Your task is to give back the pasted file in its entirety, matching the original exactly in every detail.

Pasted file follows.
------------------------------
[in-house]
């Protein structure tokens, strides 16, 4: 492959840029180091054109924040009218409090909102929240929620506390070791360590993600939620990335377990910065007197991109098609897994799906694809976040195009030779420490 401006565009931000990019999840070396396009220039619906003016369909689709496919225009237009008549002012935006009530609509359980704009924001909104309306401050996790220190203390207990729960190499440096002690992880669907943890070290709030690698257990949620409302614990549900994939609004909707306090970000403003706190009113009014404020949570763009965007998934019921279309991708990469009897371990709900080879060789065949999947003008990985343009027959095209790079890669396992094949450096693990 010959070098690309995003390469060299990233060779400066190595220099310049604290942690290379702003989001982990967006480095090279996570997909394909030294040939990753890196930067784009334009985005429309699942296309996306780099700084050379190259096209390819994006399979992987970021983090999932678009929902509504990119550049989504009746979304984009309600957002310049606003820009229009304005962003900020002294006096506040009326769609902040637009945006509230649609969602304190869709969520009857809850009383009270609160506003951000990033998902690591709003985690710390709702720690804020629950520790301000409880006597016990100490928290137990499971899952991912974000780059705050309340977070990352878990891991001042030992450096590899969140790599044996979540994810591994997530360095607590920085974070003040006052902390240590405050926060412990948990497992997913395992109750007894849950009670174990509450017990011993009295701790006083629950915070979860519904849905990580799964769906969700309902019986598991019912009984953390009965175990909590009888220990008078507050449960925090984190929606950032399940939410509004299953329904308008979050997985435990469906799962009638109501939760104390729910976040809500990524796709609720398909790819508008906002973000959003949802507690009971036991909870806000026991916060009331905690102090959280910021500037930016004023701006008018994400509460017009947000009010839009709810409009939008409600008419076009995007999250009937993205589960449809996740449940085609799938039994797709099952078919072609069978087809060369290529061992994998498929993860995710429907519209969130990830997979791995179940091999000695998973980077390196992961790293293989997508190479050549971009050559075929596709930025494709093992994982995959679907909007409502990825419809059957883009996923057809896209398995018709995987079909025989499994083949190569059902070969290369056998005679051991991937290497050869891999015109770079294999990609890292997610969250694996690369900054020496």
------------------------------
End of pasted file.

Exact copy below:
[in-house]
């Protein structure tokens, strides 16, 4: 492959840029180091054109924040009218409090909102929240929620506390070791360590993600939620990335377990910065007197991109098609897994799906694809976040195009030779420490 401006565009931000990019999840070396396009220039619906003016369909689709496919225009237009008549002012935006009530609509359980704009924001909104309306401050996790220190203390207990729960190499440096002690992880669907943890070290709030690698257990949620409302614990549900994939609004909707306090970000403003706190009113009014404020949570763009965007998934019921279309991708990469009897371990709900080879060789065949999947003008990985343009027959095209790079890669396992094949450096693990 010959070098690309995003390469060299990233060779400066190595220099310049604290942690290379702003989001982990967006480095090279996570997909394909030294040939990753890196930067784009334009985005429309699942296309996306780099700084050379190259096209390819994006399979992987970021983090999932678009929902509504990119550049989504009746979304984009309600957002310049606003820009229009304005962003900020002294006096506040009326769609902040637009945006509230649609969602304190869709969520009857809850009383009270609160506003951000990033998902690591709003985690710390709702720690804020629950520790301000409880006597016990100490928290137990499971899952991912974000780059705050309340977070990352878990891991001042030992450096590899969140790599044996979540994810591994997530360095607590920085974070003040006052902390240590405050926060412990948990497992997913395992109750007894849950009670174990509450017990011993009295701790006083629950915070979860519904849905990580799964769906969700309902019986598991019912009984953390009965175990909590009888220990008078507050449960925090984190929606950032399940939410509004299953329904308008979050997985435990469906799962009638109501939760104390729910976040809500990524796709609720398909790819508008906002973000959003949802507690009971036991909870806000026991916060009331905690102090959280910021500037930016004023701006008018994400509460017009947000009010839009709810409009939008409600008419076009995007999250009937993205589960449809996740449940085609799938039994797709099952078919072609069978087809060369290529061992994998498929993860995710429907519209969130990830997979791995179940091999000695998973980077390196992961790293293989997508190479050549971009050559075929596709930025494709093992994982995959679907909007409502990825419809059957883009996923057809896209398995018709995987079909025989499994083949190569059902070969290369056998005679051991991937290497050869891999015109770079294999990609890292997610969250694996690369900054020496």